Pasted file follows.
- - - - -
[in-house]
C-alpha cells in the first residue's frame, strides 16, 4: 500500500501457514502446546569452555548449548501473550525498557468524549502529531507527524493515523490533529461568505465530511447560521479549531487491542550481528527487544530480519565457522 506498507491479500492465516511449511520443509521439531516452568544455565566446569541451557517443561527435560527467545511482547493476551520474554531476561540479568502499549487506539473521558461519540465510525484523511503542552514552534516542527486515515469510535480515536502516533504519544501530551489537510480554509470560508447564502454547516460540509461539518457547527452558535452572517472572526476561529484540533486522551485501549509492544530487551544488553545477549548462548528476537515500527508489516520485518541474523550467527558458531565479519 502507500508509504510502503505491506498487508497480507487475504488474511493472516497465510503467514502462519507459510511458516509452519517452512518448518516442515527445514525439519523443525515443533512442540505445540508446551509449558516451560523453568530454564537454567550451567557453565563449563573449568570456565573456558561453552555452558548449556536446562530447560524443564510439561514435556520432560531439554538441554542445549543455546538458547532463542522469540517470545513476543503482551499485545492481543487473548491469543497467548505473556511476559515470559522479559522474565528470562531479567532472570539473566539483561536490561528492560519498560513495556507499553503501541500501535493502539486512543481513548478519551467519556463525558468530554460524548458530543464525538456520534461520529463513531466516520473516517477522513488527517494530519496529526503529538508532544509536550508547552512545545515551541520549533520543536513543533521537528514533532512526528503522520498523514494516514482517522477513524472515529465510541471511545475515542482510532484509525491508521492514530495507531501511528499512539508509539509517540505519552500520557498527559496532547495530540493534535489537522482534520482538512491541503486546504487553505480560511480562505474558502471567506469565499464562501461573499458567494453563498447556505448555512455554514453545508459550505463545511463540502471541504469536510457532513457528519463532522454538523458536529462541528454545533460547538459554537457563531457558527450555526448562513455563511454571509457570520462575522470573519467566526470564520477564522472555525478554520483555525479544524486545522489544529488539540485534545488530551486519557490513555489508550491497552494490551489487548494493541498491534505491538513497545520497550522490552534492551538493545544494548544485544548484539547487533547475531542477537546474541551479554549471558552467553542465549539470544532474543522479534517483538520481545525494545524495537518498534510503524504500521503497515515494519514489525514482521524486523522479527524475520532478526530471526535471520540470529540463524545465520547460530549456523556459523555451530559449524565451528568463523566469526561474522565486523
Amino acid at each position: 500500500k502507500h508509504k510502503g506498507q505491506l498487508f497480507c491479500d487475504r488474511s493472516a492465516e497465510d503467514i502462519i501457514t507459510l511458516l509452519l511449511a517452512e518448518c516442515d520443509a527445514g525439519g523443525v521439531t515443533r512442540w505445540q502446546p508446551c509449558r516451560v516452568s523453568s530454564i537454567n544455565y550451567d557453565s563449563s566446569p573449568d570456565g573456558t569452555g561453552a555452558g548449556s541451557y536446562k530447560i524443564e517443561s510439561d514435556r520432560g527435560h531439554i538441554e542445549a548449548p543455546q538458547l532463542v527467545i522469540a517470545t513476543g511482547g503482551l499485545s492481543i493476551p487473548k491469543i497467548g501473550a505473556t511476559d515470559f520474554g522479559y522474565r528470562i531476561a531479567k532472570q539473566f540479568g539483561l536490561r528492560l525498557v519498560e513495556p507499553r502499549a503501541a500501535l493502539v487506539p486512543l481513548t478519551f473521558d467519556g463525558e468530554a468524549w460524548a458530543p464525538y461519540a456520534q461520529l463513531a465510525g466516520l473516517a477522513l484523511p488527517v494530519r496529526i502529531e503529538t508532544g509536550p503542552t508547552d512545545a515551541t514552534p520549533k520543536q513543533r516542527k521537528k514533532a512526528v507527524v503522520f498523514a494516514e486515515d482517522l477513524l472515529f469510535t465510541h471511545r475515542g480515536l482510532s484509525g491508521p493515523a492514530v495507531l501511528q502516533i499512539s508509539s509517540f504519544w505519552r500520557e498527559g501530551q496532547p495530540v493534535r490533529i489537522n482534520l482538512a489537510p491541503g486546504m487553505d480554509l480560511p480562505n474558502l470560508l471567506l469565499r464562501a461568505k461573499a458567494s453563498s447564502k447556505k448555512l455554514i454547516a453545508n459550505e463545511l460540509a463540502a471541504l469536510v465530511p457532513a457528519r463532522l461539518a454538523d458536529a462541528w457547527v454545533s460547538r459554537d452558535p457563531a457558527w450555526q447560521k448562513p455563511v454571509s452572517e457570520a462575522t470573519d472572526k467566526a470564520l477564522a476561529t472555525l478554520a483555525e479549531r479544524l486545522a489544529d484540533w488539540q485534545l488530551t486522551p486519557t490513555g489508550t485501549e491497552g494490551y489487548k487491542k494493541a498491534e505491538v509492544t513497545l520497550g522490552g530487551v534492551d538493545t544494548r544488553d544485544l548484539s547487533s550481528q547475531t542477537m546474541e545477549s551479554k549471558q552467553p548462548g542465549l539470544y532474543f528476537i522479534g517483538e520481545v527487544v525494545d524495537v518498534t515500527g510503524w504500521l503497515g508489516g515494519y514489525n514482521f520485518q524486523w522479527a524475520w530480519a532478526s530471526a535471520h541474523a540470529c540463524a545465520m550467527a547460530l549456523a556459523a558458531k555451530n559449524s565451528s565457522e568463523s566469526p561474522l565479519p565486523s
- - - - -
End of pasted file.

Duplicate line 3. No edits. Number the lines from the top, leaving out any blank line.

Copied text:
Amino acid at each position: 500500500k502507500h508509504k510502503g506498507q505491506l498487508f497480507c491479500d487475504r488474511s493472516a492465516e497465510d503467514i502462519i501457514t507459510l511458516l509452519l511449511a517452512e518448518c516442515d520443509a527445514g525439519g523443525v521439531t515443533r512442540w505445540q502446546p508446551c509449558r516451560v516452568s523453568s530454564i537454567n544455565y550451567d557453565s563449563s566446569p573449568d570456565g573456558t569452555g561453552a555452558g548449556s541451557y536446562k530447560i524443564e517443561s510439561d514435556r520432560g527435560h531439554i538441554e542445549a548449548p543455546q538458547l532463542v527467545i522469540a517470545t513476543g511482547g503482551l499485545s492481543i493476551p487473548k491469543i497467548g501473550a505473556t511476559d515470559f520474554g522479559y522474565r528470562i531476561a531479567k532472570q539473566f540479568g539483561l536490561r528492560l525498557v519498560e513495556p507499553r502499549a503501541a500501535l493502539v487506539p486512543l481513548t478519551f473521558d467519556g463525558e468530554a468524549w460524548a458530543p464525538y461519540a456520534q461520529l463513531a465510525g466516520l473516517a477522513l484523511p488527517v494530519r496529526i502529531e503529538t508532544g509536550p503542552t508547552d512545545a515551541t514552534p520549533k520543536q513543533r516542527k521537528k514533532a512526528v507527524v503522520f498523514a494516514e486515515d482517522l477513524l472515529f469510535t465510541h471511545r475515542g480515536l482510532s484509525g491508521p493515523a492514530v495507531l501511528q502516533i499512539s508509539s509517540f504519544w505519552r500520557e498527559g501530551q496532547p495530540v493534535r490533529i489537522n482534520l482538512a489537510p491541503g486546504m487553505d480554509l480560511p480562505n474558502l470560508l471567506l469565499r464562501a461568505k461573499a458567494s453563498s447564502k447556505k448555512l455554514i454547516a453545508n459550505e463545511l460540509a463540502a471541504l469536510v465530511p457532513a457528519r463532522l461539518a454538523d458536529a462541528w457547527v454545533s460547538r459554537d452558535p457563531a457558527w450555526q447560521k448562513p455563511v454571509s452572517e457570520a462575522t470573519d472572526k467566526a470564520l477564522a476561529t472555525l478554520a483555525e479549531r479544524l486545522a489544529d484540533w488539540q485534545l488530551t486522551p486519557t490513555g489508550t485501549e491497552g494490551y489487548k487491542k494493541a498491534e505491538v509492544t513497545l520497550g522490552g530487551v534492551d538493545t544494548r544488553d544485544l548484539s547487533s550481528q547475531t542477537m546474541e545477549s551479554k549471558q552467553p548462548g542465549l539470544y532474543f528476537i522479534g517483538e520481545v527487544v525494545d524495537v518498534t515500527g510503524w504500521l503497515g508489516g515494519y514489525n514482521f520485518q524486523w522479527a524475520w530480519a532478526s530471526a535471520h541474523a540470529c540463524a545465520m550467527a547460530l549456523a556459523a558458531k555451530n559449524s565451528s565457522e568463523s566469526p561474522l565479519p565486523s